Parsing a MIDI file track for its Events.
Sample MIDI File
I’ll be using the same simple piece of music as I did in part 3. It is Bach’s “Two-Part Invention No. 1”. Here is a PDF of the sheet music and a MIDI file for the piece.
MIDI is a streaming protocol. It was developed without files in mind at first. The model was to send small messages from a MIDI device, like a keyboard, to a computer. To make the messages as small and fast as possible the MIDI protocol is in a binary format. The complete MIDI specification is here:
A MIDI track is composed of MIDI Events. Once we have access to a track from a MIDI file we have to loop through the track and extract all the events. All events have the same structure.
variable length: 1–4 bytes
- At the beginning of the MIDI Event is a Delta Timestamp. The first events all have a timestamp of 0.0. The timestamp is not in real time, it is all relative to notes in music. The default time for a quarter note is 1.0.
- The Event Type indicates one of seven of top level channel events.
|Event Type (Value)||MIDI Channel||Parameter 1||Parameter 2|
|Note Off (0x8 – 8)||0–15||Note Number: 0–127||Velocity: 0–127|
|Note On (0x9 – 9)||0–15||Note Number: 0–127||Velocity: 0–127|
|Note Aftertouch (0xA – 10)||0–15||Note Number: 0–127||Aftertouch Amount: 0–127|
|Controller (0xB – 11)||0–15||Controller Type: 0–127||Controller Value: 0–127|
|Program Change (0xC – 12)||0–15||Program Number: 0–127||Not Used|
|Channel Aftertouch (0xD – 13)||0–15||Aftertouch Amount: 0–127||Not Used|
|Pitch Bend (0xE – 14)||0–15||Pitch Value (LSB): 0–127||Pitch Value (MSB): 0–127|
- The MIDI Channel usually corresponds to an instrument or stave in the music score. For example, in a piano score the treble and bass clefs will each be in a MIDI Channel.
- The two Parameters will contain data about the event. The most common event will be Note On and Parameter 1 is the note and Parameter 2 will be the velocity or how hard the key was pressed.
MIDI Note Events Example
Next we’ll look at some notes in a score and how they are represented in a MIDI file. We’ll focus on the highlighted notes. Here is the MIDI file for this score: air-tromb.mid
- The first note in the Bass Trombone stave is in our MIDI file like this:
00 94 39 7f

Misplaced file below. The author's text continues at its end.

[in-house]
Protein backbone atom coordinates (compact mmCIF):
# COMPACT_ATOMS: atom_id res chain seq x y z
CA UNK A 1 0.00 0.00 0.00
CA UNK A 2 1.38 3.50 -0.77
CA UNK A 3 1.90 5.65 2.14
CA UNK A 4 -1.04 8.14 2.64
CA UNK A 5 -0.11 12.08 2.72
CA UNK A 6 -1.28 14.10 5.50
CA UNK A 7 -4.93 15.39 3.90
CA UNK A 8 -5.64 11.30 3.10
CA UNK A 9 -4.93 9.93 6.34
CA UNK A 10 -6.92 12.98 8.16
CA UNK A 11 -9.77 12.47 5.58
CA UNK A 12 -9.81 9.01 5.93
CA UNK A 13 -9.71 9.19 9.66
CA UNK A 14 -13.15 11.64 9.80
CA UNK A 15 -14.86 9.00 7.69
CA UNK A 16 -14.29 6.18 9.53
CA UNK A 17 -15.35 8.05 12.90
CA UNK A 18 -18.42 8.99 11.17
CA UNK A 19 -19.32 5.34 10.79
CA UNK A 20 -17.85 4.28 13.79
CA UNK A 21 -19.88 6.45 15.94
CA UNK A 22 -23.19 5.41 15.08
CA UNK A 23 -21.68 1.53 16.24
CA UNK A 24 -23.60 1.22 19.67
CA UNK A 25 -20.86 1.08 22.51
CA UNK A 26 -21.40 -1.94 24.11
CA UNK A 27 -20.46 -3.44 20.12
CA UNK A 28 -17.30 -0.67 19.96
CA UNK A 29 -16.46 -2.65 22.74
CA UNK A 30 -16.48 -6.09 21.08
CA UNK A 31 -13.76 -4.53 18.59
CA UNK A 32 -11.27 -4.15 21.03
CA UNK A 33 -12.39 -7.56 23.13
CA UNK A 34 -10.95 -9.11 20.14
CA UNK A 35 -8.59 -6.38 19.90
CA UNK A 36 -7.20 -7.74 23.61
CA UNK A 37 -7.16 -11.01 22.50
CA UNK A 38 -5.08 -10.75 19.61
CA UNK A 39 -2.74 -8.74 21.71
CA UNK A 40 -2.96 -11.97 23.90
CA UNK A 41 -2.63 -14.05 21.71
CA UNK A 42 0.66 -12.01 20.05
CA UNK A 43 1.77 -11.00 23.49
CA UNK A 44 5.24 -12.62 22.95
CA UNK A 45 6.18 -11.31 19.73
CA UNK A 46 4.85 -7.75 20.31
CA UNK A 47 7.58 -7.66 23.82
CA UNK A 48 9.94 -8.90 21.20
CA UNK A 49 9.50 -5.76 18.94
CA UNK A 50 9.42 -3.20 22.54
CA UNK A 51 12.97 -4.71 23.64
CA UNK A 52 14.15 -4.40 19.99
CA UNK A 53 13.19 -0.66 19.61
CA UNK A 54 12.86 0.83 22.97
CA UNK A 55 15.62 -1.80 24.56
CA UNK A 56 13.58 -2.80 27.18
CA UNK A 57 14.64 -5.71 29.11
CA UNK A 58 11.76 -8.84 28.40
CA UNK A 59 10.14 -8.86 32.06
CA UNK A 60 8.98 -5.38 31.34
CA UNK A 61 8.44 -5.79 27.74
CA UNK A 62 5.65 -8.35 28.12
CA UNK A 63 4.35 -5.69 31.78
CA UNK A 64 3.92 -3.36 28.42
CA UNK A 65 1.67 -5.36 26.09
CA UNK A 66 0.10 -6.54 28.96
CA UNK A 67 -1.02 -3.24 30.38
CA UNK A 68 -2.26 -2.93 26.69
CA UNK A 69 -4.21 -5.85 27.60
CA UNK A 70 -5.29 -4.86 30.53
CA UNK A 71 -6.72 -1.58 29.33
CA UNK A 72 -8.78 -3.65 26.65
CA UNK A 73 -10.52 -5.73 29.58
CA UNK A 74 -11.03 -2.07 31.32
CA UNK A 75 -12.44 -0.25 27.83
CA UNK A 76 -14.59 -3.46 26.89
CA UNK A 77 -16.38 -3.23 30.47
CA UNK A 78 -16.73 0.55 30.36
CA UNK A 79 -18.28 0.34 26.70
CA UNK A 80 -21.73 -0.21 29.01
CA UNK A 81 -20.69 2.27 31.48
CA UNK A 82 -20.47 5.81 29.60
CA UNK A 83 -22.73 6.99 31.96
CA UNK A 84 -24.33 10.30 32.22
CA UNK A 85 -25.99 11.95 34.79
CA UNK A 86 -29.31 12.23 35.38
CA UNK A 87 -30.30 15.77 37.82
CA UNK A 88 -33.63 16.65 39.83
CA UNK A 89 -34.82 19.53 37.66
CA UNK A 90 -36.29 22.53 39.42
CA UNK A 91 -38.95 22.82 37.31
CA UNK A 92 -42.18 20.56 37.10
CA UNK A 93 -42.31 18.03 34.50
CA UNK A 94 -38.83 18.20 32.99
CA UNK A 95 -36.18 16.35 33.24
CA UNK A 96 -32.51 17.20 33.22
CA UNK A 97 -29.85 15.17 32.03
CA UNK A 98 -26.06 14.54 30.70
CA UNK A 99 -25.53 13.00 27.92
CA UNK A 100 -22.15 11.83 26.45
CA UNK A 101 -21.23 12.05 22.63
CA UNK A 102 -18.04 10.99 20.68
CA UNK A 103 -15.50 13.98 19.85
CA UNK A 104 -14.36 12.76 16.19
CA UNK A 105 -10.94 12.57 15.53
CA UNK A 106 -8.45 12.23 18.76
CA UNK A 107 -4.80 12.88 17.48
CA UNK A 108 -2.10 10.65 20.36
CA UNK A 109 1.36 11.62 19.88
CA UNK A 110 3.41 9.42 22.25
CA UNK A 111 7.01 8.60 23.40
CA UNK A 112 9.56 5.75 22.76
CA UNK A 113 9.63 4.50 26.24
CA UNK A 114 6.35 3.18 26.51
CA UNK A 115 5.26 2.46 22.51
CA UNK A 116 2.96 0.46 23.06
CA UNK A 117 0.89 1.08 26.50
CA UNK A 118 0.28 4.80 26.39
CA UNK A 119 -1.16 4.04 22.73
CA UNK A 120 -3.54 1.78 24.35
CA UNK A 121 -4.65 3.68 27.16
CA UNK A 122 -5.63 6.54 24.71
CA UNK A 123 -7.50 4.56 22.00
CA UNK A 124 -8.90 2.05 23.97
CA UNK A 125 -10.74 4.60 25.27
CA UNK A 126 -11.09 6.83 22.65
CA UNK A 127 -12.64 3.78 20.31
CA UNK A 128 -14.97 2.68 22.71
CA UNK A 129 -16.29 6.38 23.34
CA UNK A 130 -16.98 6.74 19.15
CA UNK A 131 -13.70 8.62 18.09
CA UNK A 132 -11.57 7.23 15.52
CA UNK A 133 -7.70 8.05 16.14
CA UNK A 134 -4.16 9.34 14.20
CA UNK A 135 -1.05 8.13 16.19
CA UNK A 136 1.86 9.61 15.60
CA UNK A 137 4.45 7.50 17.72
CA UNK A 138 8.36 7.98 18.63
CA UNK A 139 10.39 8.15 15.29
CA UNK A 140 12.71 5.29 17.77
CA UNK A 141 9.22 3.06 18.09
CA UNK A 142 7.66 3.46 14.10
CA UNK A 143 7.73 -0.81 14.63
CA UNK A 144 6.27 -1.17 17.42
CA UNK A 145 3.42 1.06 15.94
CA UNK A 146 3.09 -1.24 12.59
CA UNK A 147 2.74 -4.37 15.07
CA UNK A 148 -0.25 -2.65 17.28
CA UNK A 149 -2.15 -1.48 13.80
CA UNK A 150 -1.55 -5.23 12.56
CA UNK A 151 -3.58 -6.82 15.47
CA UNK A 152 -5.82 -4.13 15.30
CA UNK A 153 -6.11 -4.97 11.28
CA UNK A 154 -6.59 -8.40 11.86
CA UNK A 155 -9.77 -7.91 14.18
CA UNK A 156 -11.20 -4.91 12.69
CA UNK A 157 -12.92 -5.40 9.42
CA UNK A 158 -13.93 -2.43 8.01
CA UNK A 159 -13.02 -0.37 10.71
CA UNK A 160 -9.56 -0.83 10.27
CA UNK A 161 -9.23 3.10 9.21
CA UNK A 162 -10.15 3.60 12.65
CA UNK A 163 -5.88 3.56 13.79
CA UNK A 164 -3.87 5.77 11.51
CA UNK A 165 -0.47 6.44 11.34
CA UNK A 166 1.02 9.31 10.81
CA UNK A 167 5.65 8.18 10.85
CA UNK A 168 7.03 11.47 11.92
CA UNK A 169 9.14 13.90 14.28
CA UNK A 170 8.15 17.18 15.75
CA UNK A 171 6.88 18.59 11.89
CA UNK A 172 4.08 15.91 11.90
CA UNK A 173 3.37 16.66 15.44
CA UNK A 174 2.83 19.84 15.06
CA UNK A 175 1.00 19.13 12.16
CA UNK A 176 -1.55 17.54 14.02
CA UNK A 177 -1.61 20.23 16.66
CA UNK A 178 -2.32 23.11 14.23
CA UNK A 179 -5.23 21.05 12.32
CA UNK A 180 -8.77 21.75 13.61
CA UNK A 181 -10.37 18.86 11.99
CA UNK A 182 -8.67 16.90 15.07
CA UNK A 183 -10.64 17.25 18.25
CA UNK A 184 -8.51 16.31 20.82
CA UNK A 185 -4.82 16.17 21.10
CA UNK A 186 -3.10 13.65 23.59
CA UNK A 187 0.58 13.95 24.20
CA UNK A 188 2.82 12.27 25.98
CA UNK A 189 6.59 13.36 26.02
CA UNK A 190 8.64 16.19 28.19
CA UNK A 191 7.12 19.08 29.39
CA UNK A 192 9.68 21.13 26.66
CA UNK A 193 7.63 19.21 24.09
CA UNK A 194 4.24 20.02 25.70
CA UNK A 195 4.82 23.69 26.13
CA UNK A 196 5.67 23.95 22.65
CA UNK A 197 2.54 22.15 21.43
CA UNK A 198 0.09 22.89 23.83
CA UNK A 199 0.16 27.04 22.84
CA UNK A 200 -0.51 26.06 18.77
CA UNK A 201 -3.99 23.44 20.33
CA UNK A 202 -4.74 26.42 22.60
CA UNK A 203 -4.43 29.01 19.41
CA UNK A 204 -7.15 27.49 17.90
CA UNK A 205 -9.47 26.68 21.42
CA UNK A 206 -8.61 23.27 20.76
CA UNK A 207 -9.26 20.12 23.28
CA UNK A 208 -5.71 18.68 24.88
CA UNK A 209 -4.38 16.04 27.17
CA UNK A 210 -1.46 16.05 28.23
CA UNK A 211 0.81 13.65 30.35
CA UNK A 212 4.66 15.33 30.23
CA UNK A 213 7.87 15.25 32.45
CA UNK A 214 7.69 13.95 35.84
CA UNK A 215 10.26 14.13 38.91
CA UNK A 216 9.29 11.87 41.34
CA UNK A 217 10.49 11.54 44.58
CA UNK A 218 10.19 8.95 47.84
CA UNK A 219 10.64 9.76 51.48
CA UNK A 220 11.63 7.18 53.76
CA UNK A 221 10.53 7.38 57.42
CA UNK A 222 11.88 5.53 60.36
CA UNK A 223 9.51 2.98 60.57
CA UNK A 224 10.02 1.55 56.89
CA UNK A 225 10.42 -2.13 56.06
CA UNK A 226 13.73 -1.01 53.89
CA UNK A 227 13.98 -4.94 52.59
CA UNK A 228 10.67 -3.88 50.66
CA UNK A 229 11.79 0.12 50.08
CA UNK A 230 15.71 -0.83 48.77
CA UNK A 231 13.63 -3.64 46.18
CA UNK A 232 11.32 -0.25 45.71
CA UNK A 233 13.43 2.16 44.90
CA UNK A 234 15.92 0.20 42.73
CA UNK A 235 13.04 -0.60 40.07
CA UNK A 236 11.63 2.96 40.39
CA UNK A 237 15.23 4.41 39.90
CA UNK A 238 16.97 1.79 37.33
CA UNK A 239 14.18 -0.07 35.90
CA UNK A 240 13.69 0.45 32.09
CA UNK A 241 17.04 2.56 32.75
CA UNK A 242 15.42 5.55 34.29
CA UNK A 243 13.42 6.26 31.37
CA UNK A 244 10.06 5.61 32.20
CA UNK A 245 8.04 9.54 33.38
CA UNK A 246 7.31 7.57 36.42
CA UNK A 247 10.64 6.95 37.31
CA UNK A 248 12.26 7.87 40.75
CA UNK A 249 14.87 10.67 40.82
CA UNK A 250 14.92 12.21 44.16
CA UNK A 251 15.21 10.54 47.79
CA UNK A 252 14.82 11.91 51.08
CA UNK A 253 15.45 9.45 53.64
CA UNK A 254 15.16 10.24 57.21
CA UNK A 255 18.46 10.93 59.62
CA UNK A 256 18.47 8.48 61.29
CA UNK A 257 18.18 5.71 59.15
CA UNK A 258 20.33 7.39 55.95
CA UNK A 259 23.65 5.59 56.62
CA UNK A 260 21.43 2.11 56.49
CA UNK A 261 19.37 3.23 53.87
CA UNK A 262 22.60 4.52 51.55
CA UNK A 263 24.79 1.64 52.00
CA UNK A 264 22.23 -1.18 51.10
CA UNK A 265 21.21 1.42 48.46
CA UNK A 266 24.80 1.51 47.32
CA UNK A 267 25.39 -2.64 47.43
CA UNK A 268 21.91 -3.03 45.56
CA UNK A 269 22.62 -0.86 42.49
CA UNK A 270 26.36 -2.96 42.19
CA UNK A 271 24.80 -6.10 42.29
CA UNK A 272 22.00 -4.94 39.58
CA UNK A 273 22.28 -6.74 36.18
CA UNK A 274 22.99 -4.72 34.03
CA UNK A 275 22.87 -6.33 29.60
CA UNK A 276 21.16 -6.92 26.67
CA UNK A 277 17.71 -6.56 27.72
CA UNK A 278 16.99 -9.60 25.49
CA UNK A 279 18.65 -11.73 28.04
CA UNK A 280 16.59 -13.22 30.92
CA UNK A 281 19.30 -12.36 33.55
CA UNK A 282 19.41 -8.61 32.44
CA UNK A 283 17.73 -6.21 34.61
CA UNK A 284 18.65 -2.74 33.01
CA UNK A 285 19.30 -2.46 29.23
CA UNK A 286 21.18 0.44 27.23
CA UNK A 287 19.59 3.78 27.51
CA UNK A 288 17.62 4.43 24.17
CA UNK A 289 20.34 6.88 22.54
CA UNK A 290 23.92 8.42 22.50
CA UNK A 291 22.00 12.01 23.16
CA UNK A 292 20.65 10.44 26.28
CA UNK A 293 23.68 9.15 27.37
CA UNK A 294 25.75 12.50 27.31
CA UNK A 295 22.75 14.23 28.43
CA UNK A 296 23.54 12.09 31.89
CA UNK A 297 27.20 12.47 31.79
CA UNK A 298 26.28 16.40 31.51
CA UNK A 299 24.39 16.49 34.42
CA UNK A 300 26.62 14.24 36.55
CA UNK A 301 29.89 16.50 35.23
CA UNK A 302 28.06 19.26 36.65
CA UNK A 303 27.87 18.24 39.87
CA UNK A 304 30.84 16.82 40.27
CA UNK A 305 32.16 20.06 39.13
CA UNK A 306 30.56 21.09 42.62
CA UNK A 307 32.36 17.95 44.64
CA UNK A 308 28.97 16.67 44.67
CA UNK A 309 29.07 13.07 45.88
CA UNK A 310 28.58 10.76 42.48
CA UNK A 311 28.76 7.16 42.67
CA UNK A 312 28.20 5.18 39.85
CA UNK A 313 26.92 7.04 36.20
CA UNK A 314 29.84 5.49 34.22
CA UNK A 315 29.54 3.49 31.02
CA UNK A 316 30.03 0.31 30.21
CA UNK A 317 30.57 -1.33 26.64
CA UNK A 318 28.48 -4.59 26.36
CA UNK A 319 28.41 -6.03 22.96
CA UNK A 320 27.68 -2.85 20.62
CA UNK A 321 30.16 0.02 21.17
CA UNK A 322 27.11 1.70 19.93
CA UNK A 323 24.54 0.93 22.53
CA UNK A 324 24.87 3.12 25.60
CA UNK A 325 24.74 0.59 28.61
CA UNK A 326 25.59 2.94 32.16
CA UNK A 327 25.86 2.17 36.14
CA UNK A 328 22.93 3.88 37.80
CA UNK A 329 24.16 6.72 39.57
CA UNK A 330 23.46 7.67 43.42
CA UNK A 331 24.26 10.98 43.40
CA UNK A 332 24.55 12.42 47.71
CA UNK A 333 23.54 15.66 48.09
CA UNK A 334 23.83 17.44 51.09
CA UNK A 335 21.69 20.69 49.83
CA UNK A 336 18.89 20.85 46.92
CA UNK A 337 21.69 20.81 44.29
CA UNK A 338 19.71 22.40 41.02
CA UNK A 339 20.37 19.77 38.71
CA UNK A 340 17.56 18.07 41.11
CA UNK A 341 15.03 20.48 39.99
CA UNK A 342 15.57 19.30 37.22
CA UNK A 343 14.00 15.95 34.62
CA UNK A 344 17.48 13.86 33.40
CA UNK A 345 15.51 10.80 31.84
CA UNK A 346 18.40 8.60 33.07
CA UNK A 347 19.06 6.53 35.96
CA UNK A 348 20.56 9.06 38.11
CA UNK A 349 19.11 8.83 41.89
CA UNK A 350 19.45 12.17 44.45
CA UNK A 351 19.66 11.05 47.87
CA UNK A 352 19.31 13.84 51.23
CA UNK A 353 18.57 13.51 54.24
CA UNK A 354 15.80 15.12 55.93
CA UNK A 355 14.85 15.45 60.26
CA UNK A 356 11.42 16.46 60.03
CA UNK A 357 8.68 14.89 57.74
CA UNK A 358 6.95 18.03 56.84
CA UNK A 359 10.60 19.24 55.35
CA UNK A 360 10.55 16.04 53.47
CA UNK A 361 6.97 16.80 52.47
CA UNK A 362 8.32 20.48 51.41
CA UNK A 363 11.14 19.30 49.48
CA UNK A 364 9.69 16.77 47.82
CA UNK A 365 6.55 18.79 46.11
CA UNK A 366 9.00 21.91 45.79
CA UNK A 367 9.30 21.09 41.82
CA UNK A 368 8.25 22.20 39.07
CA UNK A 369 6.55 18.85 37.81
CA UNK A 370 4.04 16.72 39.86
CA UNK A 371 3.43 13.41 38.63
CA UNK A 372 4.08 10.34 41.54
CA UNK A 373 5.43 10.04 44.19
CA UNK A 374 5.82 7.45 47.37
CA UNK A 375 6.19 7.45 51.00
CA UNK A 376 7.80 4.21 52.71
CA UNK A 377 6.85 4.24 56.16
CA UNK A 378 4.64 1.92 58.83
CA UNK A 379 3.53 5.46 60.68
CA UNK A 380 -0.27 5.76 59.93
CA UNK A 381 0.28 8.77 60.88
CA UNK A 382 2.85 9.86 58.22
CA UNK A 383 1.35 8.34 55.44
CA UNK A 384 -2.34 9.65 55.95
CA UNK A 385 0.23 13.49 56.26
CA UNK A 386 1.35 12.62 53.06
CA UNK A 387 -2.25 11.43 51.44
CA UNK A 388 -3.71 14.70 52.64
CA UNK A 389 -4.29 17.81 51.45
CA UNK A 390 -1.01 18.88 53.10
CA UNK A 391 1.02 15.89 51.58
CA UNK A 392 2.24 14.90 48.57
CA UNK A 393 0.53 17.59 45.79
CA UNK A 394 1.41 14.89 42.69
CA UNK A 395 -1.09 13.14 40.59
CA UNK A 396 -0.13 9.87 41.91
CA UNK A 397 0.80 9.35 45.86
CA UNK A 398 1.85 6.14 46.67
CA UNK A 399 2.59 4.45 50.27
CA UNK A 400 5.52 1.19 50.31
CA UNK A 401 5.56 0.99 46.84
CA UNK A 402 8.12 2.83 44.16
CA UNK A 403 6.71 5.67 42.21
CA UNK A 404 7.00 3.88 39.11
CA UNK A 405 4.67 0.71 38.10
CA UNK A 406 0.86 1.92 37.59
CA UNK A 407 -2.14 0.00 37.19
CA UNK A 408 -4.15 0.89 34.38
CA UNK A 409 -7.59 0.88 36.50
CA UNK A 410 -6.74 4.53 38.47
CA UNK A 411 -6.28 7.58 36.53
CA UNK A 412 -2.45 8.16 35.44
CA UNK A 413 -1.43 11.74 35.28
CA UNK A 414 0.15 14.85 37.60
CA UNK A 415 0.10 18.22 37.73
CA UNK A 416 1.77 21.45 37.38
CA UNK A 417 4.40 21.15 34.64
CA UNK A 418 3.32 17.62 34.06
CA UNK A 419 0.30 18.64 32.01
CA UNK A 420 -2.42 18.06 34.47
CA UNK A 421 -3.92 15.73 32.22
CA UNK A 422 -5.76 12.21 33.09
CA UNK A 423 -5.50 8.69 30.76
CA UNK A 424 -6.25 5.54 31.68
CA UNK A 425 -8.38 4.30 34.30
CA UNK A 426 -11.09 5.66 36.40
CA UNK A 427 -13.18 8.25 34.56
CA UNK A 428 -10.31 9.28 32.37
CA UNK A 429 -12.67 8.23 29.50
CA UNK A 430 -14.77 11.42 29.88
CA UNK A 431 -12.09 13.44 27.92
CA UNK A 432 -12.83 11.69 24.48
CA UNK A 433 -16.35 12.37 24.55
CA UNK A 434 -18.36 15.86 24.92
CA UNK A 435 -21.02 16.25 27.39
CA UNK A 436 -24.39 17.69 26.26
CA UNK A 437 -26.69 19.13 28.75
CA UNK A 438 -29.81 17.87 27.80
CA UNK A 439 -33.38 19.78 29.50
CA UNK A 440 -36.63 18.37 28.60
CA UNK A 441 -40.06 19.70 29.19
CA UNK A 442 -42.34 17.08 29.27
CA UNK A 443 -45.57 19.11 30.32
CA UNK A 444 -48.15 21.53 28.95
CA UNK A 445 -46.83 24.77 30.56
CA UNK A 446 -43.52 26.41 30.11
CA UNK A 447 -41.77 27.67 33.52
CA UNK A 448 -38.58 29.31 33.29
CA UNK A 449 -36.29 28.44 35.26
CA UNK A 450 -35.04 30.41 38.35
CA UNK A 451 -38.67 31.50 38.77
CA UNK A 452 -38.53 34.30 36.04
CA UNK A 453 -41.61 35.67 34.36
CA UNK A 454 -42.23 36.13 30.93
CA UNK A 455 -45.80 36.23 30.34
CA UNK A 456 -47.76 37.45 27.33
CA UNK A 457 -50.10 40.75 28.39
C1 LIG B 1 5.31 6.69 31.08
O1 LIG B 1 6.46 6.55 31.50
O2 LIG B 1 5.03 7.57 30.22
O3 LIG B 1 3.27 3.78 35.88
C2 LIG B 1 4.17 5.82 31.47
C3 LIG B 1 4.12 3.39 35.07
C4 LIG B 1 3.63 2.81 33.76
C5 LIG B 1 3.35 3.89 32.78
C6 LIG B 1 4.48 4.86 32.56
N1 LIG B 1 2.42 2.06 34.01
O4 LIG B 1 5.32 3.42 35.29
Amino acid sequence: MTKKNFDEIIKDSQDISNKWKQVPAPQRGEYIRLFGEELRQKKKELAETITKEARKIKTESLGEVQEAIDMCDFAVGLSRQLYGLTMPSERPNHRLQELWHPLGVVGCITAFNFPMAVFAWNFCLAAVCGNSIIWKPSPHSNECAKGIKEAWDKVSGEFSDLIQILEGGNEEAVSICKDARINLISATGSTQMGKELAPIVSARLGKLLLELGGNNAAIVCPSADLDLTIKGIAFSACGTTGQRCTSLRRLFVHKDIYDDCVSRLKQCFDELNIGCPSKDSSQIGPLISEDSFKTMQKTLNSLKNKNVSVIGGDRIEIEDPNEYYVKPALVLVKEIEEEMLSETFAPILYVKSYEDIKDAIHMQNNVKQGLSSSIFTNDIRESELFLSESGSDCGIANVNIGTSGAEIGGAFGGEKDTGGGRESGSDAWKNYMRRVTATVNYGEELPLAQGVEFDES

00is the relative timestamp. It is 0 as it is the first note in the piece.
94is the MIDI Event Type. This is a Note On event.
94is the MIDI Channel. They start with 0 so this is the fifth channel.
39is the hexadecimal value for the number 57. This is the note A3, assuming that middle C is C4.
7fis the hexadecimal value for the number 127. This is the velocity of the note. This is the maximum value and indicates that the note should be played at full volume.
- The Trombone III part:
00 93 32 7f
- The timestamp and velocity are the same as the above note.
93is a Note On event.
93is channel 3 or the fourth channel.
32is decimal 50 and is the note D3.
- The Trombone II part:
00 92 42 7f
92is a Note On event.
92is channel 2 or the third channel.
42is decimal 66 and is the note F#4.
- The Trombone I Part:
00 91 3e 7f
91is a Note On event.
91is channel 2 or the second channel.
3eis decimal 62 which is D4.
Each of these MIDI Note Events is just 4 bytes long and represent one note in a score. This is a very small amount of data and it transfers from one device to another very efficiently.
Parsing MIDI Events
Now let’s parse notes with Core MIDI! In the example from Part 3 of this series we had all the code in the
main() function of the demo project. The first thing to do in this part is to move the code for parsing the Tempo Track into its own function.
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The code in the
main() function has a small change. The call to
MusicSequenceFileLoad() no longer has the
kMusicSequenceLoadSMF_ChannelsToTracks flag in it. This flag causes all the meta data for channels, like their names, to be moved to the tempo track. We want to know where the these events belong so we use the default flag of